Helium’s unique combination of physical and chemical characteristics make it a high value, non-renewable commodity with numerous applications in crucial fields of industry and technology.
Helium (atomic number 2) is a colourless, odourless, non-toxic, inert (noble) gas and is the second lightest and second most abundant element (after hydrogen) in the universe. With the lowest boiling point of any element (-268.9°C or -452.1°F) and as a non-reactive gas (unlike hydrogen), it lends itself well to cryogenic applications such as cooling superconducting magnets in MRIs (magnetic resonance imaging) and NMR (nuclear magnetic resonance) spectrometers as well as being used as a shielding gas in welding and in semiconductor manufacturing where an inert atmosphere is required. Beyond this, its lightness and low reactivity allow it to be used for leak detection and purging/pressurizing rocket propulsion systems.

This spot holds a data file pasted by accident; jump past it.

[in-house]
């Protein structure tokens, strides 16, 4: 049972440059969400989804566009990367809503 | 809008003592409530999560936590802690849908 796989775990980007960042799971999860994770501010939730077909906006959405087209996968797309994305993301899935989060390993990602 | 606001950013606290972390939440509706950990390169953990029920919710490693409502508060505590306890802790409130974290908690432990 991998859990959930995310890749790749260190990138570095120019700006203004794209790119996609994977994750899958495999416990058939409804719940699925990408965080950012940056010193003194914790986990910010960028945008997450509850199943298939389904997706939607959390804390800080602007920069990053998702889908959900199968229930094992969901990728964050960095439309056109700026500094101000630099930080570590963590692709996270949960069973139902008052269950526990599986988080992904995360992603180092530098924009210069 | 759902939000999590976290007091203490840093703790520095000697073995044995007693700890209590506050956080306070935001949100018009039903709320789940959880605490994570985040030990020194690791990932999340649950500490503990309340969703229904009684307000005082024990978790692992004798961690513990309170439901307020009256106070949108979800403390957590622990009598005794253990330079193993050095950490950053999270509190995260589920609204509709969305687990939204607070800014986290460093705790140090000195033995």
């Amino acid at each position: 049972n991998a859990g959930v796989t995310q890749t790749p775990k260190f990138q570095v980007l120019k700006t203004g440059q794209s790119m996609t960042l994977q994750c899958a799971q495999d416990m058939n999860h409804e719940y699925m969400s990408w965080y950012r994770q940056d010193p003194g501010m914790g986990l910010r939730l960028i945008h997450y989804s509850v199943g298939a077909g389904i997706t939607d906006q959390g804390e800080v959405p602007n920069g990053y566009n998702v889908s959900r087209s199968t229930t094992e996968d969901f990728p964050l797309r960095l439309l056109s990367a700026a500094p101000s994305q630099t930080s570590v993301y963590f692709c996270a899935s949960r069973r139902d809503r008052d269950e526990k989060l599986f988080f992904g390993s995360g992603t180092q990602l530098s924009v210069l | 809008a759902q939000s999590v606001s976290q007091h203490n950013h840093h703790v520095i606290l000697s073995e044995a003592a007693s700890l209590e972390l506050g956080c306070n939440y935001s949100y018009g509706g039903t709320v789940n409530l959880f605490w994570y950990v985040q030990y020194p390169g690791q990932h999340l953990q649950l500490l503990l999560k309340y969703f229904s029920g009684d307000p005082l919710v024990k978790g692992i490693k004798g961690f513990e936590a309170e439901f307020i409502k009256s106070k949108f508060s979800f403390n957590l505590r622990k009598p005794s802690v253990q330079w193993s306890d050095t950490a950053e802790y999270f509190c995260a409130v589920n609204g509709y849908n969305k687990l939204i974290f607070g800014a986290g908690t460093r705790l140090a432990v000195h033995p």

This combination of characteristics places helium as a unique commodity with numerous high-value and high-tech applications. Helium is listed on critical materials list for the US and the EU, as well as China and other major economies.
There is no way of manufacturing helium artificially, nor can it be commercially extracted from the atmosphere. Helium is made by the slow and steady radioactive decay of elements within ancient continental crust. It is released when this ancient crust is broken up by powerful plate tectonic forces, as occurs within the East African Rift valley.
Drilling for helium is nearly identical to the process of drilling for natural gas, allowing for the transfer of knowledge and technology from the oil and gas sector. At Rukwa the wells targeting helium are simple vertical wells, they don’t necessitate the higher-spec (and more costly) rigs required to drill longer and deeper horizontal wells.
As a high-value product, liquid helium can be transported via ISO containers mounted onto trucks with no pipelines necessary.